# Can't get PDE solution in textbook

• May 25th 2011, 03:41 AM
olski1
Can't get PDE solution in textbook
Hey guys having trouble getting the same answer in the text book.

Question: Consider solving wave equation (c=1) for string length Pi with fixed endpoints u(0,t)=0 and u(pi,t)=0 and initial velocity = 0 and displacement = 0.02sinx.

So after doing the usual steps i arrived at $u_n(x,t) = \sum_{n = 1}^\infty (Ancos(nt) + Bnsin(nt))*sin(nx)$

Using the initial conditions and fourier coefficient formula's i have Bn=0

and $An=\frac{2}{\pi } \int 0.02sin(x)*sin(nx) dx$

Can i treat these both as sin(x)? and use the trig indentity 1/2 -1/2cos(2x) to solve?

because the answer is u(x,t)=0.02costsinx and if i do that it will work.

but i just dont understand where the 'n' went in my solution :

$u_n(x,t) = \sum_{n = 1}^\infty (A_ncos(nt) + B_nsin(nt))*sin(nx)$

seeing that it should be an infinite series and the answer given is not!
• May 25th 2011, 07:11 AM
Jester
Realize that you want to calculate

$\int_0^{\pi} \sin x \sin nx\,dx$.

There will two answers depending of the value of $n$.

$n = 1\;\; \int_0^{\pi} \sin^2 x \,dx = \dfrac{\pi}{2}$ (this is where your identity comes in)

$n \ne 1\;\; \int_0^{\pi} \sin x \sin nx\,dx = \dfrac{-\sin n \pi}{n^2-1} = 0$
• May 25th 2011, 07:31 AM
HallsofIvy
Quote:

Originally Posted by olski1
Hey guys having trouble getting the same answer in the text book.

Question: Consider solving wave equation (c=1) for string length Pi with fixed endpoints u(0,t)=0 and u(pi,t)=0 and initial velocity = 0 and displacement = 0.02sinx.

So after doing the usual steps i arrived at $u_n(x,t) = \sum_{n = 1}^\infty (Ancos(nt) + Bnsin(nt))*sin(nx)$

Using the initial conditions and fourier coefficient formula's i have Bn=0

and $An=\frac{2}{\pi } \int 0.02sin(x)*sin(nx) dx$

A standard technique for integrating such a thing is to use the trig identity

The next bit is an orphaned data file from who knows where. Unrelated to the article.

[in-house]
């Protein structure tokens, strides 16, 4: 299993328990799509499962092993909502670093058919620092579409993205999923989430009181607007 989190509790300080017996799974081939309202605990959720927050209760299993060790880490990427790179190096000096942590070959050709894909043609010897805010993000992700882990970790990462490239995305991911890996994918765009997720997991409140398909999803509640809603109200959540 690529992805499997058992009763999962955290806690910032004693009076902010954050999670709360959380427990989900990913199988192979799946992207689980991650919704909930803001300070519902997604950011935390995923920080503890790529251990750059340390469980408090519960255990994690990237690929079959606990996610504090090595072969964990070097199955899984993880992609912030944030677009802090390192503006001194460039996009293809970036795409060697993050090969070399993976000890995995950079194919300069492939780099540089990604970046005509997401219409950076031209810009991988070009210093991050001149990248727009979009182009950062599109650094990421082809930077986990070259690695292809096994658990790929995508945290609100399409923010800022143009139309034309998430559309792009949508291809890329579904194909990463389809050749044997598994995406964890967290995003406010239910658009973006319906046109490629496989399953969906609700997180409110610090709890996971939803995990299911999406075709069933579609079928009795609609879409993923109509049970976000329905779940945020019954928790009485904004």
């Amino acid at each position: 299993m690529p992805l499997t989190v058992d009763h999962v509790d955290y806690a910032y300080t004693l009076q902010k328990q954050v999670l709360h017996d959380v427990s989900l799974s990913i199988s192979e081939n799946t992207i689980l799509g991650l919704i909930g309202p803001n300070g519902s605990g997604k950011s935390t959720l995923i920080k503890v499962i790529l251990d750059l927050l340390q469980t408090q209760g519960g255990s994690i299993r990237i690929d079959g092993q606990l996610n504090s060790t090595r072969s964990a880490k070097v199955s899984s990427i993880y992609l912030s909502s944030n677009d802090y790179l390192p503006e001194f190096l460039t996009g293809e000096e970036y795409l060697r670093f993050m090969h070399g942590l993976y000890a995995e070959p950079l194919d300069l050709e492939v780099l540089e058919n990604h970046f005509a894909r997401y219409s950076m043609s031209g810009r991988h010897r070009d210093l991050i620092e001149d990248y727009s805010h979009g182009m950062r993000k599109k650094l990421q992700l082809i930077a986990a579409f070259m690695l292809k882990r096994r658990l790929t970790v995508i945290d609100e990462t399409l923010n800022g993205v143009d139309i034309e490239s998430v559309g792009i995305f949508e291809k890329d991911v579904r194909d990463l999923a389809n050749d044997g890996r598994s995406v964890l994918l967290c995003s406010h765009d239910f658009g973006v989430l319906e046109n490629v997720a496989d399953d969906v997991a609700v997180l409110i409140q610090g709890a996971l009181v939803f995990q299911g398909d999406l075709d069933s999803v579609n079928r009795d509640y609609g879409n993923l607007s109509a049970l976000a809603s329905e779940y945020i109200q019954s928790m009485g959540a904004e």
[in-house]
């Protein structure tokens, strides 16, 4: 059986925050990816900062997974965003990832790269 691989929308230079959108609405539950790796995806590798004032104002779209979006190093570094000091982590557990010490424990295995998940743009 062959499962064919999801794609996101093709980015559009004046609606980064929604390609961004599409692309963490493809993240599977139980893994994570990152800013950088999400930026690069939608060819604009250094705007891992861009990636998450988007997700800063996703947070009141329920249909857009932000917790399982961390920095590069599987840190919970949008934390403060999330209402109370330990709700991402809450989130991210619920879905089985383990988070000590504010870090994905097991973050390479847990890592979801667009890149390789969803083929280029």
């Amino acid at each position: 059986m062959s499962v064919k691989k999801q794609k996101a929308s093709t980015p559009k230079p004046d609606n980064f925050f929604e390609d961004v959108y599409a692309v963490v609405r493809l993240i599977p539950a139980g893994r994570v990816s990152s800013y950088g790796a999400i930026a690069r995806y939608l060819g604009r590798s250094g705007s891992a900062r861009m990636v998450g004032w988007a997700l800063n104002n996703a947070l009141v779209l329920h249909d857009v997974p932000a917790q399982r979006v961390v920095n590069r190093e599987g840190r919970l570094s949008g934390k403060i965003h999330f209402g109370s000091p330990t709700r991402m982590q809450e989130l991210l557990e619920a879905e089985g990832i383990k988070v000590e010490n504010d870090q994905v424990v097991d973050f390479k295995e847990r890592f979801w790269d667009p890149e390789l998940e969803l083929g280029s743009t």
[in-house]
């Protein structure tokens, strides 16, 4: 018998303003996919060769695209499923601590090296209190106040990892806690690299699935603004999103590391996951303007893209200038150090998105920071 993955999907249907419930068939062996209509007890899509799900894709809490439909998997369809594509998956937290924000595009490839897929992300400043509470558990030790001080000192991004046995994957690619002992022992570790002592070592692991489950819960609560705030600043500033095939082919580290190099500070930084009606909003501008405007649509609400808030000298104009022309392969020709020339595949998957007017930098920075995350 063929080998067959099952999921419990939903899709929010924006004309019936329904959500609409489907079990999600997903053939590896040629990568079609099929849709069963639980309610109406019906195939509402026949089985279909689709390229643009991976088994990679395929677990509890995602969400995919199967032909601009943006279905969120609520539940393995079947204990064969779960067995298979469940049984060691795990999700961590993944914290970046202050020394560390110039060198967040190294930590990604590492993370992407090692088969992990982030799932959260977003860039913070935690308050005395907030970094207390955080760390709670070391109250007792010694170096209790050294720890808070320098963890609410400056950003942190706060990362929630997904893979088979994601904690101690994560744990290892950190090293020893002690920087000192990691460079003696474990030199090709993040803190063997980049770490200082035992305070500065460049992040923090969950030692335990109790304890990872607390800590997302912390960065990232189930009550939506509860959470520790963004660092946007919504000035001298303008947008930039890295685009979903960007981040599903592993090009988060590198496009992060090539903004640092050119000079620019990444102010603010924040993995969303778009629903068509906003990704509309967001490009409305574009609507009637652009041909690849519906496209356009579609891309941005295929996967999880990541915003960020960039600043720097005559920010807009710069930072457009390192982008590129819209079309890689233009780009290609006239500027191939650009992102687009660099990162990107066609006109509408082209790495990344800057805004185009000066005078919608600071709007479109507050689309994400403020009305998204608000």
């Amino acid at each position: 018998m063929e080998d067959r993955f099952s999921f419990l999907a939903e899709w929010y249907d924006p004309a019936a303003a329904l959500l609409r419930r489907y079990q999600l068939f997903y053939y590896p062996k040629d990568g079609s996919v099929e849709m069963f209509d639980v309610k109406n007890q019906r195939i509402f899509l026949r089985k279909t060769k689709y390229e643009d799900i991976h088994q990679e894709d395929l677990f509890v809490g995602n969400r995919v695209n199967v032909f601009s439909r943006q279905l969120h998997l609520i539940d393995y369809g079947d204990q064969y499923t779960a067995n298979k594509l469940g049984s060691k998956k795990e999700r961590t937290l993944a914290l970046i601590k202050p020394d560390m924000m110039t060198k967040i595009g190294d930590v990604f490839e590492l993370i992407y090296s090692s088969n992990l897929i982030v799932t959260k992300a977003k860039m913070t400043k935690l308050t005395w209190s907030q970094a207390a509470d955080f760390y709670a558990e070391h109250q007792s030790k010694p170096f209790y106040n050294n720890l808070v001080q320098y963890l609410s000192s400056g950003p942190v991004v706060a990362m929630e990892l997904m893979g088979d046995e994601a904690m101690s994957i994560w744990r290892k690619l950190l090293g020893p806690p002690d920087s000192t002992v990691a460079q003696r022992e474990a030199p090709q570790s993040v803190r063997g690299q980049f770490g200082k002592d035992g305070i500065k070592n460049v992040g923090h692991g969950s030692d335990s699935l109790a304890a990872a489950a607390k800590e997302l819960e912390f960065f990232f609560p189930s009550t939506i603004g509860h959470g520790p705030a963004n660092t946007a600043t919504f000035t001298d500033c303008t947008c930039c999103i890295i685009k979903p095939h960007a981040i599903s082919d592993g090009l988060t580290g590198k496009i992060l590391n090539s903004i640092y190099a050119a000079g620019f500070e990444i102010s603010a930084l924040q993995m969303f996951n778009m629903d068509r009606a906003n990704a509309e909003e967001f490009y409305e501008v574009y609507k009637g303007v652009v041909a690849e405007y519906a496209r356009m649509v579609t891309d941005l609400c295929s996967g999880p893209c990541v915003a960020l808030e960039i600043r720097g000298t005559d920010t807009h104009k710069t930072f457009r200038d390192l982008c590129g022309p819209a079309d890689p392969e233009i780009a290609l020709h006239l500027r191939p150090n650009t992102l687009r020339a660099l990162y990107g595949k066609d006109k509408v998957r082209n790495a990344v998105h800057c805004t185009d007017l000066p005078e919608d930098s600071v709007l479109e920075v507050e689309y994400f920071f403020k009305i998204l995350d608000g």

sin(a)sin(b)= (1/2)(cos(a-b)- cos(a+b) so that sin(x)sin(nx)= (1/2)(cos((1-n)x)- cos((1+n)x)

But, in fact, the functions "sin(nx)" and "sin(mx)" are "orthogonal" if $m\ne n$ then $\int_{-\pi}^\pi sin(x)sin(nx)dx= 0$ as well as sin(nx) being orthogonal to cos(mx) for any m.

[/quote]Can i treat these both as sin(x)? and use the trig indentity 1/2 -1/2cos(2x) to solve?

because the answer is u(x,t)=0.02costsinx and if i do that it will work.

but i just dont understand where the 'n' went in my solution :

$u_n(x,t) = \sum_{n = 1}^\infty (A_ncos(nt) + B_nsin(nt))*sin(nx)$

seeing that it should be an infinite series and the answer given is not![/QUOTE]
$\int_{-\pi}^\pi sin(x)sin(nx) dx= 0$
as long as $n\ne 1$ while for n= 1
$\int_{-\pi}^\pi sin^2(x)= \pi$
You have $A_1= 0.002$ while $A_n= 0$ for n> 1 and $B_n= 0$ for all n.

Since
• May 25th 2011, 12:46 PM
TheCoffeeMachine
With what the experts have said in mind, if you can't recall the product-to-sum identities, let

$I = \int_{-\pi}^{\pi}\sin{x}\sin{nx}\;{dx}, ~~ J = \int_{-\pi}^{\pi}\cos{x}\cos{nx}\;{dx}$

Then calculate J+I and J-I. Of course, you will need to know the cosine double angle formulas.